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Alexandra College

Staff Spotlight - Gemma Brandon

Every Friday, we feature a member of our staff in our Staff Spotlight! This week, we spoke to Preschool Lower teacher Gemma Brandon about her teaching career.

 

Why did you begin teaching?

I think it was something I always had at the back of my mind; my mum and aunts are teachers, and I had really fond memories of my own Montessori and junior school. It was very similar to Alex - there was a lot of hands-on, sensory learning and a lot of learning was done outside. After finishing secondary school I ended up taking a year out and went back to my old school as a classroom assistant with children aged 3-6, and I loved being there. I really saw that creating a stimulating environment had a huge impact on their learning experience and instilled a love of learning in them. It was a very happy place, and that’s how I knew that this was the career path I wanted to follow. 

 

What makes teaching Preschool exciting for you?

Every day is exciting in Preschool! It’s always very different, and it’s always full of laughter and happiness. It’s lovely to watch the girls because everything is new and exciting for them, and you never really know what they’re going to share with you next. We have a very hands-on learning approach, so it’s very open-ended, play-centred, and child-led. Every voice is heard, and every idea is encouraged in the classroom. On Friday mornings we set up different role play areas, and so you can find me wearing a feather boa, getting my hair done in the preschool salon, and being fed endless slices of imaginary cake! I feel like the Preschool is a little community within the wider Alex community, and the girls really love being a part of the Alex community. Every time we walk past people, the girls are waving and saying hello to everyone and their smiles are infectious, it’s such a happy place to be. 

 

Why did you choose to teach at Alex?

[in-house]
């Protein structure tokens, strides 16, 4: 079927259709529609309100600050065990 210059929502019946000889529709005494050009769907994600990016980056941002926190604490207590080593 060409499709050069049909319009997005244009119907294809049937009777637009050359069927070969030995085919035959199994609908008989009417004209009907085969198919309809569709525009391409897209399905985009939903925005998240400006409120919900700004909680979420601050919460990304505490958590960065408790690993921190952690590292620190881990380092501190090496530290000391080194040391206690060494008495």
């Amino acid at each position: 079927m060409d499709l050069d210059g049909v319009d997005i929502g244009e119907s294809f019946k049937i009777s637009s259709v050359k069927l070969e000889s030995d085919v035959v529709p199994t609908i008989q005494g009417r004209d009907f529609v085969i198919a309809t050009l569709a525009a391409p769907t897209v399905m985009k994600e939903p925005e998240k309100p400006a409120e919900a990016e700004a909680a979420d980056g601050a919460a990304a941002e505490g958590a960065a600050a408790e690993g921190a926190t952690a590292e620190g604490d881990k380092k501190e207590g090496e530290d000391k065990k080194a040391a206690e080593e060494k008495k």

When I was in teacher training college, my mum started teaching in the 6th Class in Alex, so I heard a lot about Alex through her. It sounded like it had a lovely holistic approach to teaching that I hadn’t seen in other schools that I went out to during teacher training. At times I would come in and help out with some of the younger children in the Kindergarten, so when I was offered a job in that class I jumped at the opportunity. From the minute I started, I was amazed by the Froebelian ethos - learning is child-led and open-ended, and so it allows each child to develop their learning experiences in a hands-on way. Family Group work and reading, where the older children read to younger ones, enables younger girls to develop relationships with older girls and creates a lovely school community that you don’t always see. I also love the thinking behind the school Crest, and how the school values art, music, sport and academic learning equally. 

 

You also volunteer often at the LauraLynn Children’s Hospice - what has your experience volunteering been like?

I started volunteering at the LauraLynn when it opened 10 years ago, and it’s just an amazing place. It’s full of wonderful children, families, and staff, and no two days are the same. Sometimes you’re helping out with baking, or art, or a lot of the time you’re reading stories to the children. Then at Christmas time, I’m always dressed as an elf helping out in Santa’s Grotto! It’s always fun, and it takes you out of your comfort zone.  I find that it’s different in some ways to the Preschool because a lot of the children are nonverbal, so you don’t get a lot of feedback when you’re doing an activity. I found that quite hard at the beginning because I’d read a story and there wouldn’t any interaction from the children whereas in the Preschool I’d be interrupted, they’d share their opinions, and sharing in the process. In the end though, children are children no matter what. They all love music and movement and singing, and they all develop and thrive in a loving, nurturing environment.